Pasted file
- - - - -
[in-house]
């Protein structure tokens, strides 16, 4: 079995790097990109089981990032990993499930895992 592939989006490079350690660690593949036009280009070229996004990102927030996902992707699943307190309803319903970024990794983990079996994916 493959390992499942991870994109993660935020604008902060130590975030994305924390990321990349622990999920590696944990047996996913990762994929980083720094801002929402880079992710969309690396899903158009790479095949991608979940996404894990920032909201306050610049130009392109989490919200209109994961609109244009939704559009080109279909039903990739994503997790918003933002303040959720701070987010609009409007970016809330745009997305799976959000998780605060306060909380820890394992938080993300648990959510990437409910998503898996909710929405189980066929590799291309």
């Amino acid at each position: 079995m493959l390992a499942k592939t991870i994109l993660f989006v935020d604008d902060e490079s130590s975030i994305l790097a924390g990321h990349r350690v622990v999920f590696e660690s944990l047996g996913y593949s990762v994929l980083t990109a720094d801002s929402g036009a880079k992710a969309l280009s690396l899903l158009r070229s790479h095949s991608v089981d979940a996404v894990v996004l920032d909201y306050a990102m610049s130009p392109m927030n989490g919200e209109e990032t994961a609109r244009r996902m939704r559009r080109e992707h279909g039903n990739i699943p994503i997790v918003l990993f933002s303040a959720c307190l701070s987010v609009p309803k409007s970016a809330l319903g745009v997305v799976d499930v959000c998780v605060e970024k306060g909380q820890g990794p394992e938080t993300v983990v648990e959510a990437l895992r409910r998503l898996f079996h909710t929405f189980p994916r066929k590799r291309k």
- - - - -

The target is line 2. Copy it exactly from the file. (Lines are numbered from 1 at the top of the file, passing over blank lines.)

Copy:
């Protein structure tokens, strides 16, 4: 079995790097990109089981990032990993499930895992 592939989006490079350690660690593949036009280009070229996004990102927030996902992707699943307190309803319903970024990794983990079996994916 493959390992499942991870994109993660935020604008902060130590975030994305924390990321990349622990999920590696944990047996996913990762994929980083720094801002929402880079992710969309690396899903158009790479095949991608979940996404894990920032909201306050610049130009392109989490919200209109994961609109244009939704559009080109279909039903990739994503997790918003933002303040959720701070987010609009409007970016809330745009997305799976959000998780605060306060909380820890394992938080993300648990959510990437409910998503898996909710929405189980066929590799291309």